browser icon
You are using an insecure version of your web browser. Please update your browser!
Using an outdated browser makes your computer unsafe. For a safer, faster, more enjoyable user experience, please update your browser today or try a newer browser.

Food on the Plane: What Can I Bring?

Food on the Plane
Posted by on July 12, 2016

Guidelines For Food On The Plane

This week we are talking about food on the plane. This question from Reader Kris A. prompted me to write about what food items are permitted on the plane.

“I was just trying to figure out how to keep yogurt cold. We can’t bring those ice packs on the plane anymore, right? Can I even bring yogurt?”

Answer:

They consider yogurt a liquid, so it’s not allowed. Two ways you could bring yogurt: in a 3.4 oz or less container within your quart-sized liquids bag. (You could get those refillable squeeze pouches.) Or you could freeze yogurt sticks (like Go-Gurt) and bring them frozen. Ice packs are usually allowed as long as their frozen. You could also freeze grapes and use those as an ice pack and a later cool treat.

TIP: If you pack frozen liquids, like yogurt and ice packs, they must be completely frozen when you pass through TSA security checkpoints. If they are slushy or in liquid form they must comply with the 3-1-1 rule for liquids in carry-on bags. Details about how to pack frozen foods can be found here.

Things to Know About Food on the Plane

  • Liquid or gel foods are not permitted through TSA checkpoints (examples: yogurt, pudding, peanut butter in a squishy pack, fruit squeezers, applesauce) unless they are in containers 3.4 oz or less and fit inside your permitted quart-sized bag. Separate this liquids bag at security for separate viewing in the x-ray machine.
  • Exceptions to the above rule: a reasonable amount of baby food when traveling with baby or toddler, formula, breast milk. See this for guidelines on food and milk for babies.
  • Once you pass through security, you may buy liquids or gels and bring them on the plane. Water, yogurt, etc. is allowed on the plane, just not allowed to be brought from home.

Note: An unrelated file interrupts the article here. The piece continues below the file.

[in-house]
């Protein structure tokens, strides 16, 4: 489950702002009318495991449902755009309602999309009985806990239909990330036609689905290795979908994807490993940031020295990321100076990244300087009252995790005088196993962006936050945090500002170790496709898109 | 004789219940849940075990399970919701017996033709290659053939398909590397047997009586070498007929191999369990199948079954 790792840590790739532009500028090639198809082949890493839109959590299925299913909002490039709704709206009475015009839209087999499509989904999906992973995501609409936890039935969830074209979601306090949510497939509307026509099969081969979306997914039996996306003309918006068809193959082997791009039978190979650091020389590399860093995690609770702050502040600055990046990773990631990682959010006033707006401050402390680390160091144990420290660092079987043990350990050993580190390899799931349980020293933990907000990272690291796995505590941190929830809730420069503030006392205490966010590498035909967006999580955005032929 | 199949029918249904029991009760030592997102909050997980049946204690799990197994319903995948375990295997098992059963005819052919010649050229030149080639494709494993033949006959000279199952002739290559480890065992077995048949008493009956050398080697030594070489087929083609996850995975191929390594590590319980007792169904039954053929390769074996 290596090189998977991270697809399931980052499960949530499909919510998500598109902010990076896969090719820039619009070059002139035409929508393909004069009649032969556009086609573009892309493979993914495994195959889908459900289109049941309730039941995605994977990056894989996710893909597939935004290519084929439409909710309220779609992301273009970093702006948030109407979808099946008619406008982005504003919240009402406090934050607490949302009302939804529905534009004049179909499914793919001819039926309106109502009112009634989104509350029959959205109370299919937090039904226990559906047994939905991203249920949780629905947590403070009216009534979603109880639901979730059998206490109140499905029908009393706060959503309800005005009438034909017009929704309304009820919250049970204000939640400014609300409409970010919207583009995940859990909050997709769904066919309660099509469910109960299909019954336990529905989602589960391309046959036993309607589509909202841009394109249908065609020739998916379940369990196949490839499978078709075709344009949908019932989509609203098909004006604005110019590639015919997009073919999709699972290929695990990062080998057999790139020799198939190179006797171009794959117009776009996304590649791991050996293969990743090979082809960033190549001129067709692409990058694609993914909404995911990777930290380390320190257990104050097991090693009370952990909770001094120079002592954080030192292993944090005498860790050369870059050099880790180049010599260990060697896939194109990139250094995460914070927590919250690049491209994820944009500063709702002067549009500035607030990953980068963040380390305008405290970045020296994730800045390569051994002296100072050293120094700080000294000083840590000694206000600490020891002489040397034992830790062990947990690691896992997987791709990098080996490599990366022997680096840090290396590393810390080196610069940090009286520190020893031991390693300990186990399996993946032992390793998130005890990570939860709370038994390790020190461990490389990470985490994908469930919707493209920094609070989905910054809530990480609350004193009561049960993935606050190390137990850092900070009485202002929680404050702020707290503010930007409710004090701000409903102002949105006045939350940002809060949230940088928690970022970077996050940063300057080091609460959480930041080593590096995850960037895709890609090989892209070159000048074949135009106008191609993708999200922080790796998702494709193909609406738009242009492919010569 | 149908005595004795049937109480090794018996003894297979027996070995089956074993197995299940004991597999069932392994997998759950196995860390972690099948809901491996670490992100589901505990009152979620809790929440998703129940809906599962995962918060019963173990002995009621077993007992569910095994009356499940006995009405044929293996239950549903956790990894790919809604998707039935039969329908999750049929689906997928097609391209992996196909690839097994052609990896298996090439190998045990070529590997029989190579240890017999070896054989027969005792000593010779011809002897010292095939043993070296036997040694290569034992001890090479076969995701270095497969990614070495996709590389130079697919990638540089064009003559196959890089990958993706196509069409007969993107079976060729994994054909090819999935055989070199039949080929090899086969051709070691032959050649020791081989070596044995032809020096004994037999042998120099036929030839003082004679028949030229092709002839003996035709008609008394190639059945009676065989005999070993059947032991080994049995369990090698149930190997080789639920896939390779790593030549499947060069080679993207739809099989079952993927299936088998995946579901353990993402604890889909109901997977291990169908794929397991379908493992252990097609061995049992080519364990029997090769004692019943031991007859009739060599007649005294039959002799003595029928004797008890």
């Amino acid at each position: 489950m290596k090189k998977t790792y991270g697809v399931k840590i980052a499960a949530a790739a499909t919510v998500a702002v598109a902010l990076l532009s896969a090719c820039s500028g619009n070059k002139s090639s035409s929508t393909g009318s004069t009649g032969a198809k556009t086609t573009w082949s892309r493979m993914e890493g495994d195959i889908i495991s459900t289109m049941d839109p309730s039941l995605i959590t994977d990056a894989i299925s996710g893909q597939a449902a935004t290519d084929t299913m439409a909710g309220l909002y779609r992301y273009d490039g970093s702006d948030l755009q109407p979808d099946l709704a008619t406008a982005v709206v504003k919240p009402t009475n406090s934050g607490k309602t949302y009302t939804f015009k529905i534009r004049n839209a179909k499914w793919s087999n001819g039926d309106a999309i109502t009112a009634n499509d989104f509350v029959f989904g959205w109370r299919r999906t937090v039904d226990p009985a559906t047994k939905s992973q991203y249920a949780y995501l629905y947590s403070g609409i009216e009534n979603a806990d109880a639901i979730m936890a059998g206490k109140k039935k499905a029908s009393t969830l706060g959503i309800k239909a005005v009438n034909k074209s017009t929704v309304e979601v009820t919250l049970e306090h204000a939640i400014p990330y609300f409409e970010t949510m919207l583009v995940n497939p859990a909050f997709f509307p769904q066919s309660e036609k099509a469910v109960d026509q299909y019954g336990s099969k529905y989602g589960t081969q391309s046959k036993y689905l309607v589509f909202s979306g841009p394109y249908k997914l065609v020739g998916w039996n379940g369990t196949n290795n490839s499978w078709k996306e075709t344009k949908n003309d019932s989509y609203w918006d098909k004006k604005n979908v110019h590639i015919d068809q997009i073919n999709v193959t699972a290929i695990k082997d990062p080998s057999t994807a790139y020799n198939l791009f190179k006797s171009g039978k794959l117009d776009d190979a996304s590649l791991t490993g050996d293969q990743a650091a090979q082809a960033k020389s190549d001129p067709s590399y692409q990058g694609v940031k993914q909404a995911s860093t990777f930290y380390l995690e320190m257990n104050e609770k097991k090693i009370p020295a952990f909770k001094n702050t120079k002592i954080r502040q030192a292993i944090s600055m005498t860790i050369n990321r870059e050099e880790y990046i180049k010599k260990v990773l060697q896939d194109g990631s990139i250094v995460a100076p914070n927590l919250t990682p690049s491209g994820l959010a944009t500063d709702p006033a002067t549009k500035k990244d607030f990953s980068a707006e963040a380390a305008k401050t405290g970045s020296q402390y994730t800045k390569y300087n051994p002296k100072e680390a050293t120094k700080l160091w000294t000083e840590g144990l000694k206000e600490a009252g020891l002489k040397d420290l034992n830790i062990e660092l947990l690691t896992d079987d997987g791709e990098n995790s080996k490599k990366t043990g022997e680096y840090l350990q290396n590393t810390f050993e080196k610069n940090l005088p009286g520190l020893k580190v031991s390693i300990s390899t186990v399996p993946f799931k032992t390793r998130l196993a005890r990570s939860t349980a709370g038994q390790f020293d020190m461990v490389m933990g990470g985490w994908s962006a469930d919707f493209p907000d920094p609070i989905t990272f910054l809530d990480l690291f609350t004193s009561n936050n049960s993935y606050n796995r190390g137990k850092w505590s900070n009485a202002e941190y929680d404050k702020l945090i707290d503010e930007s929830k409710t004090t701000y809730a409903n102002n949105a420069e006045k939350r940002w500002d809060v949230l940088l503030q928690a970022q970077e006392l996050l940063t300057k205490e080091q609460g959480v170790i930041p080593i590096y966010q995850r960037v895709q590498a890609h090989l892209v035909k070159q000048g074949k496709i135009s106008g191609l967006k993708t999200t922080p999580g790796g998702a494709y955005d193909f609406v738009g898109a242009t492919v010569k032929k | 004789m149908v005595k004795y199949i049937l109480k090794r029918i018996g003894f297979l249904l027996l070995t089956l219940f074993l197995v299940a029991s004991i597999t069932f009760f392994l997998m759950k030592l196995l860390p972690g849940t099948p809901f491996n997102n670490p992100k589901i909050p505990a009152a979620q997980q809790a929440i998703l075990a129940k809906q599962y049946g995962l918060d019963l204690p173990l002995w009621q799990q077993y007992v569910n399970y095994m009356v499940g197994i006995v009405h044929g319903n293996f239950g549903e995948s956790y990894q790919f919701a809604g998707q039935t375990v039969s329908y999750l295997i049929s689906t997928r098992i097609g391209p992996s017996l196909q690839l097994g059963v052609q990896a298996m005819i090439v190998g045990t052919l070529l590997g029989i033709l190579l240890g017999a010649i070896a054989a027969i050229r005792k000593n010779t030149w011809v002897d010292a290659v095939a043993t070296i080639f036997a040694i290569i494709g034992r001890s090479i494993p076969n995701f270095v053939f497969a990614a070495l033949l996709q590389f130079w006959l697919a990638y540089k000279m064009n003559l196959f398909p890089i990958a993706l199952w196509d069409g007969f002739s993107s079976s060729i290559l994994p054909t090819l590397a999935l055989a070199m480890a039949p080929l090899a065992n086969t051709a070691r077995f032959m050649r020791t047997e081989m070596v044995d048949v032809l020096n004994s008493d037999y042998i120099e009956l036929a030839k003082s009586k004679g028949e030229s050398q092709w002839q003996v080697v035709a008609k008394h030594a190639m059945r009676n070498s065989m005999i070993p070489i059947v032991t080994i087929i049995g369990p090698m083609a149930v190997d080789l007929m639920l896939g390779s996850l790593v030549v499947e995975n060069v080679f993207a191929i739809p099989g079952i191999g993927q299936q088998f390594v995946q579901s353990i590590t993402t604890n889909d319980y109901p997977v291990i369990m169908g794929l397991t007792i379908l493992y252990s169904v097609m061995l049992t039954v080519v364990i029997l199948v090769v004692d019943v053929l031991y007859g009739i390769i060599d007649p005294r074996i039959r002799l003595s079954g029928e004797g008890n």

• If you are traveling to an international destination, be sure to look up the restrictions for that country. Often fresh fruit, meat, and open containers of food are not permitted.

Disclosure: This post contains Amazon affiliate links for your shopping convenience. I may receive a small commission when purchases are made through these links. Your support is appreciated! 

Ideas for Food to Pack

These are some of the things I usually pack for our flights.

  • Sunbutter and Jelly sandwiches
  • String Cheese or Babybel Cheese
  • Granola bars
  • Goldfish Crackers
  • Lollipops
  • Apple
  • Grapes
  • Green pepper
  • Hard boiled egg (even though it’s stinky)
  • Dry cereal
  • Chocolate (for us a Hershey’s Kiss is a great meltdown diversion)
  • Raisins
  • Yogurt covered pretzels
  • Cheese Sandwich Crackers
  • Banana (keep it free from bruises using this Banana Saver)
  • Power Bars

I always bring a water bottle for each child. I love the Camelback sports bottles because they don’t leak and the straw closes to keep it from touching germy surfaces. The Camelback straw also provides resistive sucking, which gives sensory input that calms our nervous system. Read here to find out other items that will help keep your child calm on a plane.

 

What are your favorite foods to pack for the flight? Have you ever had to give food up at security checkpoints?

Food on the Plane

Facebooktwitterinstagram

One Response to Food on the Plane: What Can I Bring?

Leave a Reply